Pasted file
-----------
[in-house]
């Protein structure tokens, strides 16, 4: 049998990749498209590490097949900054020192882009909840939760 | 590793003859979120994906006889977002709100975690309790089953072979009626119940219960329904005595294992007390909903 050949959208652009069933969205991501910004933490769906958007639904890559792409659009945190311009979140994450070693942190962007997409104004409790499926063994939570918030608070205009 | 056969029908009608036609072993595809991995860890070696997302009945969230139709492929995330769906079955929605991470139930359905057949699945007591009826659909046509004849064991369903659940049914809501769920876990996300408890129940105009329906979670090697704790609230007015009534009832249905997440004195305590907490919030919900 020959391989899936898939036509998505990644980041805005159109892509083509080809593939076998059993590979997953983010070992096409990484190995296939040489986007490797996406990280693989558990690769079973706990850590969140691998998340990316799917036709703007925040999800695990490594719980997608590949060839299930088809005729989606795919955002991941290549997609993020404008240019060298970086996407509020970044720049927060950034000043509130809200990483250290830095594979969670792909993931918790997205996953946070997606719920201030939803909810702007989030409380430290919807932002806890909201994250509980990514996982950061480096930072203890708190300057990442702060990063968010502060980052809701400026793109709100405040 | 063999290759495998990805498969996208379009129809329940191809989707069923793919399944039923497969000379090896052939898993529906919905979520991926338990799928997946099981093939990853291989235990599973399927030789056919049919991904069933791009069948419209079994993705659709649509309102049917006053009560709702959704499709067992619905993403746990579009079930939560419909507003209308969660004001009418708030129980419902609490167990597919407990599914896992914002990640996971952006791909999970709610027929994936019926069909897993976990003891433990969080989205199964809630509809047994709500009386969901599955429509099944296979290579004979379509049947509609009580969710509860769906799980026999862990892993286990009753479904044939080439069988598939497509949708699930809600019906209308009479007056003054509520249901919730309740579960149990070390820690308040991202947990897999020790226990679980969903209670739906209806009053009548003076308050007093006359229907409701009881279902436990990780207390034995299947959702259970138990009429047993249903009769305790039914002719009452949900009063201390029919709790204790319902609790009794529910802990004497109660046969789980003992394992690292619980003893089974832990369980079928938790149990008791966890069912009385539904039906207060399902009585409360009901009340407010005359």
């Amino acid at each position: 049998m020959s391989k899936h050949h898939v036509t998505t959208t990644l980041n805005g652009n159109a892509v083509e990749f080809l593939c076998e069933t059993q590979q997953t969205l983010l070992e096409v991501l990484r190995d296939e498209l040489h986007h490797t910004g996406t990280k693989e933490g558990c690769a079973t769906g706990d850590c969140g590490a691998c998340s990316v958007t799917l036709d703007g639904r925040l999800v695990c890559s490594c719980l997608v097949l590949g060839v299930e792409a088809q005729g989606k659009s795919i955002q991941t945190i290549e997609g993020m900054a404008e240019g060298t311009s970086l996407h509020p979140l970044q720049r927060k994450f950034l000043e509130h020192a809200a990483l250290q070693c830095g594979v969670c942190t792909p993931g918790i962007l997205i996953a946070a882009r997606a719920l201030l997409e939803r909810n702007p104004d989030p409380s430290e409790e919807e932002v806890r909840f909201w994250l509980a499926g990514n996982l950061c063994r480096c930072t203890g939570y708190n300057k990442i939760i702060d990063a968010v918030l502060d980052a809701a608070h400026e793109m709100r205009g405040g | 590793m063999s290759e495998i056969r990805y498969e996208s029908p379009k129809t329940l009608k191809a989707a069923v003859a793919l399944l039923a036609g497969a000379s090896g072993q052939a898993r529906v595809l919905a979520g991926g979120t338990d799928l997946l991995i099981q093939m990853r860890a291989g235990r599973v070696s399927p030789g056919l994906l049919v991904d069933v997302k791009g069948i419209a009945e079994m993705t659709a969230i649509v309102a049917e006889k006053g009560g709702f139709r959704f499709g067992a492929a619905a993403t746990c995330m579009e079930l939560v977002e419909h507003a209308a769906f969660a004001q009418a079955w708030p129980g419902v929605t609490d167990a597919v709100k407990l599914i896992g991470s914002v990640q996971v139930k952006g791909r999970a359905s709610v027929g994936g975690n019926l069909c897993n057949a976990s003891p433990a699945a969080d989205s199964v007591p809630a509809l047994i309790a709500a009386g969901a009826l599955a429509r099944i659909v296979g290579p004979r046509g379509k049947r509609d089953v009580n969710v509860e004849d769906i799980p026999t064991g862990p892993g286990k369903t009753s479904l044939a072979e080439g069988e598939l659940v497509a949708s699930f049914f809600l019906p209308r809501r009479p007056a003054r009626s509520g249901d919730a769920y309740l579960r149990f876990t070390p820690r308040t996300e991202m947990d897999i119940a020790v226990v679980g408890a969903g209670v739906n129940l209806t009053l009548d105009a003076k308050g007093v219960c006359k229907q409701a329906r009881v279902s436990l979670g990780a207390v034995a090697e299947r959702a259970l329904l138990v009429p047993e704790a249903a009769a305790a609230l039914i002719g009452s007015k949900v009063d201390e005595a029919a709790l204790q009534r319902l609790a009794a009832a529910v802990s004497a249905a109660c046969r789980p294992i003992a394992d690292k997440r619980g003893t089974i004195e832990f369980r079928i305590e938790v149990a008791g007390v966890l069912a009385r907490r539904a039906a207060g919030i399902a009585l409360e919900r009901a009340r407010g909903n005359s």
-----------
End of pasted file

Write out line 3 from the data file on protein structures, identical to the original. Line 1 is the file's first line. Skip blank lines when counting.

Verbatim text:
């Amino acid at each position: 049998m020959s391989k899936h050949h898939v036509t998505t959208t990644l980041n805005g652009n159109a892509v083509e990749f080809l593939c076998e069933t059993q590979q997953t969205l983010l070992e096409v991501l990484r190995d296939e498209l040489h986007h490797t910004g996406t990280k693989e933490g558990c690769a079973t769906g706990d850590c969140g590490a691998c998340s990316v958007t799917l036709d703007g639904r925040l999800v695990c890559s490594c719980l997608v097949l590949g060839v299930e792409a088809q005729g989606k659009s795919i955002q991941t945190i290549e997609g993020m900054a404008e240019g060298t311009s970086l996407h509020p979140l970044q720049r927060k994450f950034l000043e509130h020192a809200a990483l250290q070693c830095g594979v969670c942190t792909p993931g918790i962007l997205i996953a946070a882009r997606a719920l201030l997409e939803r909810n702007p104004d989030p409380s430290e409790e919807e932002v806890r909840f909201w994250l509980a499926g990514n996982l950061c063994r480096c930072t203890g939570y708190n300057k990442i939760i702060d990063a968010v918030l502060d980052a809701a608070h400026e793109m709100r205009g405040g | 590793m063999s290759e495998i056969r990805y498969e996208s029908p379009k129809t329940l009608k191809a989707a069923v003859a793919l399944l039923a036609g497969a000379s090896g072993q052939a898993r529906v595809l919905a979520g991926g979120t338990d799928l997946l991995i099981q093939m990853r860890a291989g235990r599973v070696s399927p030789g056919l994906l049919v991904d069933v997302k791009g069948i419209a009945e079994m993705t659709a969230i649509v309102a049917e006889k006053g009560g709702f139709r959704f499709g067992a492929a619905a993403t746990c995330m579009e079930l939560v977002e419909h507003a209308a769906f969660a004001q009418a079955w708030p129980g419902v929605t609490d167990a597919v709100k407990l599914i896992g991470s914002v990640q996971v139930k952006g791909r999970a359905s709610v027929g994936g975690n019926l069909c897993n057949a976990s003891p433990a699945a969080d989205s199964v007591p809630a509809l047994i309790a709500a009386g969901a009826l599955a429509r099944i659909v296979g290579p004979r046509g379509k049947r509609d089953v009580n969710v509860e004849d769906i799980p026999t064991g862990p892993g286990k369903t009753s479904l044939a072979e080439g069988e598939l659940v497509a949708s699930f049914f809600l019906p209308r809501r009479p007056a003054r009626s509520g249901d919730a769920y309740l579960r149990f876990t070390p820690r308040t996300e991202m947990d897999i119940a020790v226990v679980g408890a969903g209670v739906n129940l209806t009053l009548d105009a003076k308050g007093v219960c006359k229907q409701a329906r009881v279902s436990l979670g990780a207390v034995a090697e299947r959702a259970l329904l138990v009429p047993e704790a249903a009769a305790a609230l039914i002719g009452s007015k949900v009063d201390e005595a029919a709790l204790q009534r319902l609790a009794a009832a529910v802990s004497a249905a109660c046969r789980p294992i003992a394992d690292k997440r619980g003893t089974i004195e832990f369980r079928i305590e938790v149990a008791g007390v966890l069912a009385r907490r539904a039906a207060g919030i399902a009585l409360e919900r009901a009340r407010g909903n005359s």